Syrian President Bashar al - Assad says Damascus’s decision to destroy its chemical weapons arsenal was the result of Russia’s proposal and had nothing to do with the US threat of war.
" There ' s a misunderstanding that we agreed with this agreement because of the Americans, " AFP quoted Assad as saying during an interview with Fox News broadcast on Wednesday. " Actually, if you go back before the G20[summit], before the proposal, the Russians, it wasn ' t about handing over the chemical arsenal, " he said, referring to a Russian proposal to put Damascus’s chemical weapons under international control. " It was about attacking Syria in order not to use the arsenal again, " he said, in reference to US President Barack Obama ' s call for military action against Syria.
" So it ' s not about the threat. Syria never obeyed any threat. We actually responded to the Russian initiative and to our needs and to our conviction, " he noted.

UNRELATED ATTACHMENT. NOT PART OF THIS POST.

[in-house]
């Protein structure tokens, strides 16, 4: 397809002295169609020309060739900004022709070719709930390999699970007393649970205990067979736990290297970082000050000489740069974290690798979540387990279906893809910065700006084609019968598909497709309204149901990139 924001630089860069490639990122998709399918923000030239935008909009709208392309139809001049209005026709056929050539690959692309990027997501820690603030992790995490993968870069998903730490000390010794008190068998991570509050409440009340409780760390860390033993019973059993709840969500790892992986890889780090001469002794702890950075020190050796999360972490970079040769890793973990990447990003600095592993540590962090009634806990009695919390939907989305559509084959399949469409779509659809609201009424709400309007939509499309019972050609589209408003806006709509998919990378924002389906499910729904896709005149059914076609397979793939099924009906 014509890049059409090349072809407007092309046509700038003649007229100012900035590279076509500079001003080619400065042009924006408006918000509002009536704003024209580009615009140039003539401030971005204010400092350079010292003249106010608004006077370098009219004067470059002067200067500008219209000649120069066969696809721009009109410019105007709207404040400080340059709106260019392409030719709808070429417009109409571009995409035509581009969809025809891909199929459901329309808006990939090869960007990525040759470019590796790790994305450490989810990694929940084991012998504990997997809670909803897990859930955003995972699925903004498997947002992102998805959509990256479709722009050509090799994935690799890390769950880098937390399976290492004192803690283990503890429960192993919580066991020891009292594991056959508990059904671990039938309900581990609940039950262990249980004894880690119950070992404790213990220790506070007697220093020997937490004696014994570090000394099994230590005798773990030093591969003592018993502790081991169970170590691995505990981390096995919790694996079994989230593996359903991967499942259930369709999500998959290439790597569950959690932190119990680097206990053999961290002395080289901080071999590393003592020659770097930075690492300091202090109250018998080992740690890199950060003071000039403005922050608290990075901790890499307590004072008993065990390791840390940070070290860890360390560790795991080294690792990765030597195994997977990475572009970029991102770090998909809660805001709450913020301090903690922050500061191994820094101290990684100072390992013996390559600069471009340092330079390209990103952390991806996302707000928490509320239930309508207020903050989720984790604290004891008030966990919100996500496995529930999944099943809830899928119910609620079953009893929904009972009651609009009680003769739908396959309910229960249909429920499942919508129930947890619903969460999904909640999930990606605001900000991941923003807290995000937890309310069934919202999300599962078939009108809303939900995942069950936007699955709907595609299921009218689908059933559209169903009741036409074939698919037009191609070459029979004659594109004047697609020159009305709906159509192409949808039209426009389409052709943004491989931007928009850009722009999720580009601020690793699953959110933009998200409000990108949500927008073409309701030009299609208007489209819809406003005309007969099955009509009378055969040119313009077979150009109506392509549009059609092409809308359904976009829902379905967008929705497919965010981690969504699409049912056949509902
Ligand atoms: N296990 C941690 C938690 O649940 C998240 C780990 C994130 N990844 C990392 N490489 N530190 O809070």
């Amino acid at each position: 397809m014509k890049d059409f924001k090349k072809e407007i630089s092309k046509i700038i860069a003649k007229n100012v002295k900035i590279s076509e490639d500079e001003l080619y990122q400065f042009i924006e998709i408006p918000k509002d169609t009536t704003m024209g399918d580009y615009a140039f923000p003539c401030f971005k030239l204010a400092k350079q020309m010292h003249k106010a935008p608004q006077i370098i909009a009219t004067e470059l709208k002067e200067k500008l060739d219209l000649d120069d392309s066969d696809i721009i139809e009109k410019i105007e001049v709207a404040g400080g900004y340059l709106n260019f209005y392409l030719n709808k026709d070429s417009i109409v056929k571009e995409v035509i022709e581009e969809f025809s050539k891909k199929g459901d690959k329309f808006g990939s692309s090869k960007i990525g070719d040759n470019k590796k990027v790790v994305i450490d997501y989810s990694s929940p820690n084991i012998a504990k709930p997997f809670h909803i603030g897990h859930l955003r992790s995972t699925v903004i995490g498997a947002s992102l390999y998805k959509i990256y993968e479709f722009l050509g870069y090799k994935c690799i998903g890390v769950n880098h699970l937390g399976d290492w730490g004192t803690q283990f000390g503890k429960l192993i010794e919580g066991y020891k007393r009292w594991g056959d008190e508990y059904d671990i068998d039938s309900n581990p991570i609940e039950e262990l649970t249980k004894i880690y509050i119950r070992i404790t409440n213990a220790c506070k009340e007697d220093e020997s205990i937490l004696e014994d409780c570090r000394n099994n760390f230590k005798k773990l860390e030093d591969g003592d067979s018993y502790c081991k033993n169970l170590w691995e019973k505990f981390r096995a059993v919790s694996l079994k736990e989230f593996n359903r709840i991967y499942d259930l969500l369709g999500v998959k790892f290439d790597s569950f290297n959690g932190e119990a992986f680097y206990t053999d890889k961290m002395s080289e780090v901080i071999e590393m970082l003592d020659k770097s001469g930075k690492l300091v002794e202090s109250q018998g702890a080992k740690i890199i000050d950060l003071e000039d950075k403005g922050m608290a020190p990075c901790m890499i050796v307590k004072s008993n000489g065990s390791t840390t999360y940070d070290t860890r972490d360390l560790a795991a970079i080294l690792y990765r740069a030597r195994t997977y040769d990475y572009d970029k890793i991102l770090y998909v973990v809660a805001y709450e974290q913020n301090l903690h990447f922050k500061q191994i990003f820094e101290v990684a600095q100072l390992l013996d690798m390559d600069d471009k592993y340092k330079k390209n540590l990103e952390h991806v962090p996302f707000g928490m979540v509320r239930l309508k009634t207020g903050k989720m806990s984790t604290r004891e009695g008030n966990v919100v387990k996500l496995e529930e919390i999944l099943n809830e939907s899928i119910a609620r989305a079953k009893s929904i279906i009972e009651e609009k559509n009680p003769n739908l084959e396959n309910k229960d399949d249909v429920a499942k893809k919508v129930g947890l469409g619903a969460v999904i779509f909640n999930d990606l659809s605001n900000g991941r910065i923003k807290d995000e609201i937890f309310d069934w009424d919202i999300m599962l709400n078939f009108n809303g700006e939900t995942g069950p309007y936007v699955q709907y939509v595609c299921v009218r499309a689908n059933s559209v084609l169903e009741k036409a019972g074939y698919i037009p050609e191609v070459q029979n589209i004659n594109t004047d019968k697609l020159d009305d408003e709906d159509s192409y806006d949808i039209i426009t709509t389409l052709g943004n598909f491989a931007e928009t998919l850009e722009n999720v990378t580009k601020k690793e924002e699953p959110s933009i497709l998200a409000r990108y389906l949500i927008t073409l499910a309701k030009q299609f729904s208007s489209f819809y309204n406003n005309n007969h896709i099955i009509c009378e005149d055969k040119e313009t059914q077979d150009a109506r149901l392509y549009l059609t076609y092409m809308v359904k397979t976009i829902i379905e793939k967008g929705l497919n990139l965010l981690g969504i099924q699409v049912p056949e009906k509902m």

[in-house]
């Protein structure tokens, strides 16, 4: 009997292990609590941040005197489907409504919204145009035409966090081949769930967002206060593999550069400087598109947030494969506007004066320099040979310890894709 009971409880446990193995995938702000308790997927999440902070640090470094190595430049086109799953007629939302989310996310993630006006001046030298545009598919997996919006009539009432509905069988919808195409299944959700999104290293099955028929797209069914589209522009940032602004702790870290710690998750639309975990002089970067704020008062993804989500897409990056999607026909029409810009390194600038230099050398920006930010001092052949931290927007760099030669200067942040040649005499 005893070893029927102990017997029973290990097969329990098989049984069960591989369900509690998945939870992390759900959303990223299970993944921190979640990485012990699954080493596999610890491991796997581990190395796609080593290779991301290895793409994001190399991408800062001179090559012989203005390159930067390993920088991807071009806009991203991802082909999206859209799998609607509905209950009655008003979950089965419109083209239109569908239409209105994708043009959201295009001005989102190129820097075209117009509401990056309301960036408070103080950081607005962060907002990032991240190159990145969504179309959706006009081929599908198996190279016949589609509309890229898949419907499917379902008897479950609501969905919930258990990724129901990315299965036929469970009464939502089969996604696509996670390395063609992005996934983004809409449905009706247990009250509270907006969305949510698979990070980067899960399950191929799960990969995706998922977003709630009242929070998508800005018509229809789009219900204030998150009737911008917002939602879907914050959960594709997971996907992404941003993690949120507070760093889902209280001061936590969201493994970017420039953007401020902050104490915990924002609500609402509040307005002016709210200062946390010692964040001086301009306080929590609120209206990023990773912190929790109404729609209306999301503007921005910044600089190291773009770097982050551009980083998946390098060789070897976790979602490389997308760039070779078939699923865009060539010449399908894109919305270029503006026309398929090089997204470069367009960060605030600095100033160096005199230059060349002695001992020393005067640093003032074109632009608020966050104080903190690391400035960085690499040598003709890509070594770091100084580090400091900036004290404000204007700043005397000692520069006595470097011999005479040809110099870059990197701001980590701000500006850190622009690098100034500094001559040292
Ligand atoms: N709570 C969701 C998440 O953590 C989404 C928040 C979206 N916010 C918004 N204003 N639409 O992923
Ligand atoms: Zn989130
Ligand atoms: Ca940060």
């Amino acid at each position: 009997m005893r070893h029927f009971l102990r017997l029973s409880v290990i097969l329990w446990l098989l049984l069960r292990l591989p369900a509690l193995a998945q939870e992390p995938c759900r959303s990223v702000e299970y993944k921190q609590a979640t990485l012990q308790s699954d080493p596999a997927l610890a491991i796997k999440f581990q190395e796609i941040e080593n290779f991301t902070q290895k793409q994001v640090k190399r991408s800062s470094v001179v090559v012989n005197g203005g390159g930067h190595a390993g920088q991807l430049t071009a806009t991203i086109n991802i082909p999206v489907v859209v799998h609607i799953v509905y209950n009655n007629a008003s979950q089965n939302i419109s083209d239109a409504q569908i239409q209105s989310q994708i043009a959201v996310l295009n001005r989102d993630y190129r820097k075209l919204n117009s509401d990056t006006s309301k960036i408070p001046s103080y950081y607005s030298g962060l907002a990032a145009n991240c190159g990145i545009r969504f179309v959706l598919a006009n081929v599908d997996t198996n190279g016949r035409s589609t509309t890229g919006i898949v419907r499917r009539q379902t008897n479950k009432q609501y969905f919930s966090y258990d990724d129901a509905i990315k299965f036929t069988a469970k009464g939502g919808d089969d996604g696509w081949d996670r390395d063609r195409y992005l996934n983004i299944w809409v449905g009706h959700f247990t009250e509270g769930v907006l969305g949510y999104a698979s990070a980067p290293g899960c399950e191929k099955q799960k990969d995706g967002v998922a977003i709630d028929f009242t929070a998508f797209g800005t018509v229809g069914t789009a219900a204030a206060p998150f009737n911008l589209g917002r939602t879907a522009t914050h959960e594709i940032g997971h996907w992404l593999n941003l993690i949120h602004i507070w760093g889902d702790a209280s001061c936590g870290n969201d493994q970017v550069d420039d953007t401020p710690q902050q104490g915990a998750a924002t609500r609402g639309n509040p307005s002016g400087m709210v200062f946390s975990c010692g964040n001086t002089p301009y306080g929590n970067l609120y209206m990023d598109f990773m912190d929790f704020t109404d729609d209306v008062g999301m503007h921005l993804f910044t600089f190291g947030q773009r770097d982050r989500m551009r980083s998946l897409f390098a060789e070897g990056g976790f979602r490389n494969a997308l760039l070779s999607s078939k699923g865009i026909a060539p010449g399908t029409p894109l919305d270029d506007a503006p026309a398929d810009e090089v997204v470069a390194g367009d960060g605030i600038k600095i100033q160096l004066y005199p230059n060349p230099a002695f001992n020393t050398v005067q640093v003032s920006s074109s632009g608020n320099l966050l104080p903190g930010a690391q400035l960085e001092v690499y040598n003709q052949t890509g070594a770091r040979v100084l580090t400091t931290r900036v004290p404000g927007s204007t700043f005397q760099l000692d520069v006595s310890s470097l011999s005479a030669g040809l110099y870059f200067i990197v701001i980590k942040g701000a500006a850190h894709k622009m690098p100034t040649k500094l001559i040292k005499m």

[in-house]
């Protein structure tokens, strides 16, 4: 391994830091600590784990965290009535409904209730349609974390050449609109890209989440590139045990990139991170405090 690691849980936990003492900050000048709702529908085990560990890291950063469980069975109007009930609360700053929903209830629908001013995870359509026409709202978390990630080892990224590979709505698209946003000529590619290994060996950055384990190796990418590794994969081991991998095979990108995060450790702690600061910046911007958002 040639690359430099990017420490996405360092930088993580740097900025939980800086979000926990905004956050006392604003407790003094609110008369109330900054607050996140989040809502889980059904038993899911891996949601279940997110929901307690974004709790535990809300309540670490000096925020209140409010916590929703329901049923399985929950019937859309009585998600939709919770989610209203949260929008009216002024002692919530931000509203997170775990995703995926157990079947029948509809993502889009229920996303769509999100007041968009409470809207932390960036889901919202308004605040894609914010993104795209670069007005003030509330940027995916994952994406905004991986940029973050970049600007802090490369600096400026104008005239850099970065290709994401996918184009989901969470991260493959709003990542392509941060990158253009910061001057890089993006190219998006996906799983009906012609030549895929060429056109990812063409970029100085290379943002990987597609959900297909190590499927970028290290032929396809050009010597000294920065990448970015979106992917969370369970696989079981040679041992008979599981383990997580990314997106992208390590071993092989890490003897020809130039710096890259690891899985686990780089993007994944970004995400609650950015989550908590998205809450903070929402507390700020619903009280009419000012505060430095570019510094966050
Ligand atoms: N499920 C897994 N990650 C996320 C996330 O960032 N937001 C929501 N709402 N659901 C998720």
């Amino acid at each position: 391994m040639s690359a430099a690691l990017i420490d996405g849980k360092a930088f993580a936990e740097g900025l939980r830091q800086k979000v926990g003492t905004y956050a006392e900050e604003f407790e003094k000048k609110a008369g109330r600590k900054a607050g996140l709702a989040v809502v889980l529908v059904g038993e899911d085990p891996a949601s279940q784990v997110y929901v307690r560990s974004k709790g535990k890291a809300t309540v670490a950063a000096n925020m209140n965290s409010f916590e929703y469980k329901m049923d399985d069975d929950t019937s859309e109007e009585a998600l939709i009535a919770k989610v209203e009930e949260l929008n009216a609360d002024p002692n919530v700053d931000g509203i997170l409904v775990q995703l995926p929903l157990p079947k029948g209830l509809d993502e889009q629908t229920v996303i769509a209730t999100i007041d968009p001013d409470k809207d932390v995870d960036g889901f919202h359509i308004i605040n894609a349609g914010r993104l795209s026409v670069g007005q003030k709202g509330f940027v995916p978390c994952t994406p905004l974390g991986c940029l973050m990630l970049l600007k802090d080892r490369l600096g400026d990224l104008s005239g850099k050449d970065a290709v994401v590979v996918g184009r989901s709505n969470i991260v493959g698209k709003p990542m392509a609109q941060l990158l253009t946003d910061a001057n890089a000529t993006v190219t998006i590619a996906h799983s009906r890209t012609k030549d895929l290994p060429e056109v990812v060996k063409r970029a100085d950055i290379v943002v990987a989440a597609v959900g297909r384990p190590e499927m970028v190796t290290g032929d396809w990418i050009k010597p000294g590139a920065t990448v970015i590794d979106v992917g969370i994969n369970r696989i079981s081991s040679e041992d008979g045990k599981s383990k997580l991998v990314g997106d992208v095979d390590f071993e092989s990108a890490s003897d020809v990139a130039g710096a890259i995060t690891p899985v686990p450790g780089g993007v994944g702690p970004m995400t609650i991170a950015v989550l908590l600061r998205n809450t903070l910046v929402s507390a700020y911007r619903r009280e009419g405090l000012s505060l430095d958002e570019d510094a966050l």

He also said that Damascus will destroy its chemical weapons arsenal, but the process will take a year and cost the Arab country a billion dollars. "I think it's a very complicated operation, technically. And it needs a lot of money, about a billion," Assad said. "So it depends, you have to ask the experts what they mean by quickly. It has a certain schedule. It needs a year, or maybe a little bit more," he added. Under the agreement, which was announced on Saturday after three days of talks in Geneva by Russian Foreign Minister Sergei Lavrov and US Secretary of State John Kerry, Syria will provide an inventory of its chemical arsenal within one week and hand over all of the components of its program by mid-2014. On Monday, UN inspectors, who investigated the August 21 chemical weapons attack in Syria, reported that chemical weapons had been deployed “on a relatively large scale” in the Syria conflict. The report, which was presented to the UN Security Council by chief UN chemical weapons investigator Ake Sellstrom, said there was "clear and convincing evidence that surface-to-surface rockets containing the nerve agent sarin were used in Ein Tarma, Moadamiyah and Amalaka in the Ghouta area of Damascus." The UN team's mandate did not include assigning blame for the attack. The United States, France, Britain and the foreign-sponsored militants blamed the Syrian government for the attack. The Syrian government has vehemently denied the accusations, saying the attack was carried out by the militants themselves as a false-flag operation. On September 10, Syrian Foreign Minister Walid al-Muallem said that Damascus was ready to implement the Russian proposal to place its chemical weapons arsenal under international control. The Russian government proposed the initiative during a meeting between Lavrov and Muallem in Moscow on September 9. In response, US President Barack Obama asked Congress to delay a vote on authorizing military action against Syria in order to give the Russian proposal a chance to play out.